I admit it . . . I’m dog-given
I love dogs. I think I was just born that way. Given that I’m part of a vast community of canophilists, it’s never made sense to me that dogs often feature in an unfavorable way in English. Every group in the animal kingdom is represented in at least a few phrases, idioms, allusions, and metaphors, but I doubt any can top the number of familiar expressions that rely on the dog. Remarkably few of these, however, speak of virtues, which in my view is what dogs are all about. If virtues include selflessness, loyalty, courage, patience, forgiveness, and unconditional love, I have to say the dogs I’ve known could teach most humans a thing or two. But that isn’t quite the picture our idiomatic language paints.
It’s a dog-eat-dog world out there…
Without blinking an eye, I can rattle off more than two dozen “dog” expressions, among them: sick as a dog; go to the dogs; be in the doghouse; dog-tired; throw someone to the dogs; not a dog’s chance; the dogs of war; dog days; and dog in the manger. There’s a lot of misery, negativity, or just plain distaste in these dismal expressions. Even a dog’s life, which I naively used to think referred to pleasant circumstances, in fact means “an unhappy existence, full of problems or unfair treatment.” Why such disdain for the noble dog?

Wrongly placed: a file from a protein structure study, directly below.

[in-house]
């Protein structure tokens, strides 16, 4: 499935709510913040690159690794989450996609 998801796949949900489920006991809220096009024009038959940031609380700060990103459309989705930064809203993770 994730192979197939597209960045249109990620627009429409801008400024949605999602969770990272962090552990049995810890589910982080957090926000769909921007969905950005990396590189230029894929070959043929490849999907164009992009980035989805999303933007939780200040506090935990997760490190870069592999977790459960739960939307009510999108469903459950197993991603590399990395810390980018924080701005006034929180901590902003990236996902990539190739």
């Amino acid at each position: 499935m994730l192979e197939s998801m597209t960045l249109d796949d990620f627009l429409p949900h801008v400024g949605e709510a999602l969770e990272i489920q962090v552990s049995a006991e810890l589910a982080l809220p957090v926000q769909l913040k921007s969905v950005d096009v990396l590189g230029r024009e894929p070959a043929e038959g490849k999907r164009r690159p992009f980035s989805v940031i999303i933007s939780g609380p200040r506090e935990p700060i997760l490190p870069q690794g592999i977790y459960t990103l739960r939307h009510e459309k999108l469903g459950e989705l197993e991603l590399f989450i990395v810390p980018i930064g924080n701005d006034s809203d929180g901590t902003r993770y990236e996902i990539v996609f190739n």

Dogged by negativity?
Worse yet, the linguistic assault is not limited to phrases. The word dog all by itself has generated a number of negative figurative uses, at least six times more than the lowly rat!
In most dictionaries, there are two such meanings for rat:
Now look at just a few of the unsavory definitions for dog:
- a person regarded as unpleasant, contemptible, or wicked
- a woman regarded as unattractive
- a thing of poor quality
- a failure
- a person who is abject or miserable
Even when dog became a verb, it retained those negative vibes: none of us would choose to be dogged by controversy. The doggone injustice! Look at doggerel, too, and its “parent,” dog Latin. Other dog-related words don’t fare much better. Cur, mongrel, mutt,and bitch come to mind, and let’s just say they’re not exactly terms of endearment. The only bright spot for me when writing this was the discovery in the Oxford English Dictionary of the word dog-given (an obsolete rare term for which the OED provides just one citation, dated at around 1611), defined as “addicted to dogs.” I don’t smoke, drink, or gamble, so I think at this point in my life I’m entitled to the addiction of my choice, and I choose dogs: letcanophilia rule!
Senior lexicographer Christine A. Lindberg is the principal content editor of Oxford’s American English dictionaries and thesauruses. Part of the original OUP US Dictionaries Program established in Connecticut in 1997, she currently works from her office in the Leatherstocking Region of New York State.